Banky W, Nigerian singer and politician, has narrated how he and his colleagues sold CDs across barbershops.
The entertainer spoke during the second part of an episode of The Waterbrook series titled ‘Final Say Faith’.
The 40-year-old movie star noted that they had started touring saloons and barbershops in his neighborhood.
According to him, they sold CDs from the trunk of their car after creating a record label from the comfort of his dormitory room.
“When I was moving, I was in Yankee. I felt a leaning that I have to come back to do this music thing. I spoke to my best friend Tunde. It took us back to when we first started music. We didn’t have connections or money,” he said.
“We started a record label in my dorm room. The label was not worth the piece of paper that we used to register it. Myself, Tunde, and Tini, the three of us said, ‘nobody will come and save us in this dorm room.’
“We recorded the music and went to every hair salon, and barbershop in the neighborhood and begged the owners to allow us to sing for their customers. Sometimes, they would throw us out. Other times they allowed us.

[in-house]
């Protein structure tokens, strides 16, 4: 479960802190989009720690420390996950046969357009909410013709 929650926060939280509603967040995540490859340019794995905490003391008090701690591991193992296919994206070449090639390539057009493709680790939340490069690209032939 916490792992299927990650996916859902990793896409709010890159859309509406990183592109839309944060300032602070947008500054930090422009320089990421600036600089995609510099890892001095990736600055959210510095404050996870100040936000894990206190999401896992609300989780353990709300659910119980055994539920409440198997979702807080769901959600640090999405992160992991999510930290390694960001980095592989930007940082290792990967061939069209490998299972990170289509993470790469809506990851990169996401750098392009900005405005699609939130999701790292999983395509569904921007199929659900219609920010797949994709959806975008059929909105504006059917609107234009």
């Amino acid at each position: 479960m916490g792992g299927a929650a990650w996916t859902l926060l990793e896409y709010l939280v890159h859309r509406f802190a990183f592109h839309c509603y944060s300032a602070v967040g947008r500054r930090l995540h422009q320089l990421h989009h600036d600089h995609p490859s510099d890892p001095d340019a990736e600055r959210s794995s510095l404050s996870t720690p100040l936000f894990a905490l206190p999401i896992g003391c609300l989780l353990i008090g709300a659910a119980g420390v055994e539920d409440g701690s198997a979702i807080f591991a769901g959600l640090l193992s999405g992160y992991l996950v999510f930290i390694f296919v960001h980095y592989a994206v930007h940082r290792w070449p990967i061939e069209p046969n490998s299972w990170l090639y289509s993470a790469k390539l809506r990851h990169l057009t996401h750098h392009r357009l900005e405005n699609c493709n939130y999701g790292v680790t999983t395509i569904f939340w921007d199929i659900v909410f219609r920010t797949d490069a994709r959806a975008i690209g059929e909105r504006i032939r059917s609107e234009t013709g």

“I would tell them we had CDs for sale in the trunk of our car. That’s how EME that has done endorsement deals signed artistes, being a stepping stone. That what led me to what we’ve done in music, movies, food.”
Banky W said it was in the process that they hit their luck with EME, a record label he said was a stepping stone.
The entertainer also stressed the need for people to take advantage of opportunities in time and use all “arrows” in one’s arsenal.
“I’m in the food business now. Even though it wasn’t in line with purpose, if I didn’t do that then, I won’t be here. Use every arrow. The opportunity of a lifetime must be used within the lifetime of that opportunity,” he added.
“Opportunities don’t last forever. Mike Edwards from Big Brother is my friend, we’ve worked together. Sometimes you see Mike doing his workout. He has muscles in places I didn’t know muscles existed.
“When I was young, I probably had the same potential to be an athlete. I’m 40 years old now. That opportunity is gone. There’s nothing I can do to compete with Mike. Opportunities have a window, a lifetime.”
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